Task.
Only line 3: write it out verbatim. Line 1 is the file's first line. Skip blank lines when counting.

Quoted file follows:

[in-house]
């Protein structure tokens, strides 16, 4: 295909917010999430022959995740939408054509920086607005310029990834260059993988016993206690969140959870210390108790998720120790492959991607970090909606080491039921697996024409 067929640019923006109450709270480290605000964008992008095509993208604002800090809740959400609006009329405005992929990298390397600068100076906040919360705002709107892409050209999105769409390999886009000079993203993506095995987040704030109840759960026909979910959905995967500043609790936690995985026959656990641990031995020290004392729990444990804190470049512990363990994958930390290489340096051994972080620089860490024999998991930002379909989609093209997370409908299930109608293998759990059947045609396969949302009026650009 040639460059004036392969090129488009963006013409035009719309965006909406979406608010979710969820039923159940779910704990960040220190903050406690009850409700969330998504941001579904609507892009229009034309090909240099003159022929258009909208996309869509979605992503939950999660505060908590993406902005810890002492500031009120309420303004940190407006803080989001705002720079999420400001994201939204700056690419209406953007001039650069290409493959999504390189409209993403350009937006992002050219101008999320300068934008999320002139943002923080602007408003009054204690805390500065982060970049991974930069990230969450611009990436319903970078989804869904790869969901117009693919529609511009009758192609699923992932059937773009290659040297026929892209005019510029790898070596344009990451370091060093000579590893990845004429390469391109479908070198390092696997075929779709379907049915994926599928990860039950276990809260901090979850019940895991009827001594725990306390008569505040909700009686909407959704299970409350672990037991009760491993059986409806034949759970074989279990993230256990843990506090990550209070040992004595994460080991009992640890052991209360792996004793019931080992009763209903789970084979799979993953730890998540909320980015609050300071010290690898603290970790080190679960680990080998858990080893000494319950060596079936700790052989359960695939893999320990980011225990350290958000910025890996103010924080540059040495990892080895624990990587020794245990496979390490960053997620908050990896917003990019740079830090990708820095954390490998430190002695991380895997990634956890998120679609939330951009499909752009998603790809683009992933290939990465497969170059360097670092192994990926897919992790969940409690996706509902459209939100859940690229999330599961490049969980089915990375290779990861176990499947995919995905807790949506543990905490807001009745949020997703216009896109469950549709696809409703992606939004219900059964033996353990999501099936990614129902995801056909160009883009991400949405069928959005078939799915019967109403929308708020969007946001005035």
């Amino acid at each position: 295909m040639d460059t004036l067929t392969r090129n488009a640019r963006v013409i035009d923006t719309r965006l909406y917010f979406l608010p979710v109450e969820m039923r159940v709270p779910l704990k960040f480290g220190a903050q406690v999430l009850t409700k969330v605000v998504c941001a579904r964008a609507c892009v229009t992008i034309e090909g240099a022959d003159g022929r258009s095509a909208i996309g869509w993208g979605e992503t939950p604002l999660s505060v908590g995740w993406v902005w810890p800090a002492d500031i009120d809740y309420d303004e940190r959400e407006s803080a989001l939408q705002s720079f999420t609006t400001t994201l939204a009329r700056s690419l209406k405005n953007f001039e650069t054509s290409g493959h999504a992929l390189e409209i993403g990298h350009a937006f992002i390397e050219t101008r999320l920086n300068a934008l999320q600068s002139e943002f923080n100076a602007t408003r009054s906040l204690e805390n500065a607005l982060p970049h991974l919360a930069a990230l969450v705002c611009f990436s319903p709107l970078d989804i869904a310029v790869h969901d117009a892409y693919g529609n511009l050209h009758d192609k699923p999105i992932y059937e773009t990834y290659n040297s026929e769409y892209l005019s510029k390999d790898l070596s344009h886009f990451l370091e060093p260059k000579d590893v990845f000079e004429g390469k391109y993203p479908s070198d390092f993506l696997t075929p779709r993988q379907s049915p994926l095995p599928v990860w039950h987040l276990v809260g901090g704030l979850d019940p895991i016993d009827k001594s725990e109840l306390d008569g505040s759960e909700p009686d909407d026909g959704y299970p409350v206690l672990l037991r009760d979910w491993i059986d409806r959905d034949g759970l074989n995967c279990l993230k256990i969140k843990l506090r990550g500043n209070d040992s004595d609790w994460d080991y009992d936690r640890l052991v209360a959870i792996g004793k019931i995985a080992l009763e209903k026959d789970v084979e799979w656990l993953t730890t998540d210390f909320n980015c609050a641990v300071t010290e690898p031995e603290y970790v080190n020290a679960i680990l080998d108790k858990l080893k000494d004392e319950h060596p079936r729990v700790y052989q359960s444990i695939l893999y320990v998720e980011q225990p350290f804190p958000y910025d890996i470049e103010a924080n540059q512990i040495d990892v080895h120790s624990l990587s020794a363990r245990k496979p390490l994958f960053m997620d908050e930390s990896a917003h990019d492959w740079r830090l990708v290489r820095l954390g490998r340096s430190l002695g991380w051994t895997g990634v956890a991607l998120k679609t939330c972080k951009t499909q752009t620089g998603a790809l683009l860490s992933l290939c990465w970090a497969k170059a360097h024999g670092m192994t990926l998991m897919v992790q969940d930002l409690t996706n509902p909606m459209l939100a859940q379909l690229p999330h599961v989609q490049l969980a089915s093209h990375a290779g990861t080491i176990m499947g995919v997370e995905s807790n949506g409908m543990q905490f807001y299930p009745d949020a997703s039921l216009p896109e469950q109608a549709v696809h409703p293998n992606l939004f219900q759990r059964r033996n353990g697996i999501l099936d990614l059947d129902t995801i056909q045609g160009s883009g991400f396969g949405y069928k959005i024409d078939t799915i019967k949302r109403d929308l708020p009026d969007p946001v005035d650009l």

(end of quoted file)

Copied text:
């Amino acid at each position: 295909m040639d460059t004036l067929t392969r090129n488009a640019r963006v013409i035009d923006t719309r965006l909406y917010f979406l608010p979710v109450e969820m039923r159940v709270p779910l704990k960040f480290g220190a903050q406690v999430l009850t409700k969330v605000v998504c941001a579904r964008a609507c892009v229009t992008i034309e090909g240099a022959d003159g022929r258009s095509a909208i996309g869509w993208g979605e992503t939950p604002l999660s505060v908590g995740w993406v902005w810890p800090a002492d500031i009120d809740y309420d303004e940190r959400e407006s803080a989001l939408q705002s720079f999420t609006t400001t994201l939204a009329r700056s690419l209406k405005n953007f001039e650069t054509s290409g493959h999504a992929l390189e409209i993403g990298h350009a937006f992002i390397e050219t101008r999320l920086n300068a934008l999320q600068s002139e943002f923080n100076a602007t408003r009054s906040l204690e805390n500065a607005l982060p970049h991974l919360a930069a990230l969450v705002c611009f990436s319903p709107l970078d989804i869904a310029v790869h969901d117009a892409y693919g529609n511009l050209h009758d192609k699923p999105i992932y059937e773009t990834y290659n040297s026929e769409y892209l005019s510029k390999d790898l070596s344009h886009f990451l370091e060093p260059k000579d590893v990845f000079e004429g390469k391109y993203p479908s070198d390092f993506l696997t075929p779709r993988q379907s049915p994926l095995p599928v990860w039950h987040l276990v809260g901090g704030l979850d019940p895991i016993d009827k001594s725990e109840l306390d008569g505040s759960e909700p009686d909407d026909g959704y299970p409350v206690l672990l037991r009760d979910w491993i059986d409806r959905d034949g759970l074989n995967c279990l993230k256990i969140k843990l506090r990550g500043n209070d040992s004595d609790w994460d080991y009992d936690r640890l052991v209360a959870i792996g004793k019931i995985a080992l009763e209903k026959d789970v084979e799979w656990l993953t730890t998540d210390f909320n980015c609050a641990v300071t010290e690898p031995e603290y970790v080190n020290a679960i680990l080998d108790k858990l080893k000494d004392e319950h060596p079936r729990v700790y052989q359960s444990i695939l893999y320990v998720e980011q225990p350290f804190p958000y910025d890996i470049e103010a924080n540059q512990i040495d990892v080895h120790s624990l990587s020794a363990r245990k496979p390490l994958f960053m997620d908050e930390s990896a917003h990019d492959w740079r830090l990708v290489r820095l954390g490998r340096s430190l002695g991380w051994t895997g990634v956890a991607l998120k679609t939330c972080k951009t499909q752009t620089g998603a790809l683009l860490s992933l290939c990465w970090a497969k170059a360097h024999g670092m192994t990926l998991m897919v992790q969940d930002l409690t996706n509902p909606m459209l939100a859940q379909l690229p999330h599961v989609q490049l969980a089915s093209h990375a290779g990861t080491i176990m499947g995919v997370e995905s807790n949506g409908m543990q905490f807001y299930p009745d949020a997703s039921l216009p896109e469950q109608a549709v696809h409703p293998n992606l939004f219900q759990r059964r033996n353990g697996i999501l099936d990614l059947d129902t995801i056909q045609g160009s883009g991400f396969g949405y069928k959005i024409d078939t799915i019967k949302r109403d929308l708020p009026d969007p946001v005035d650009l």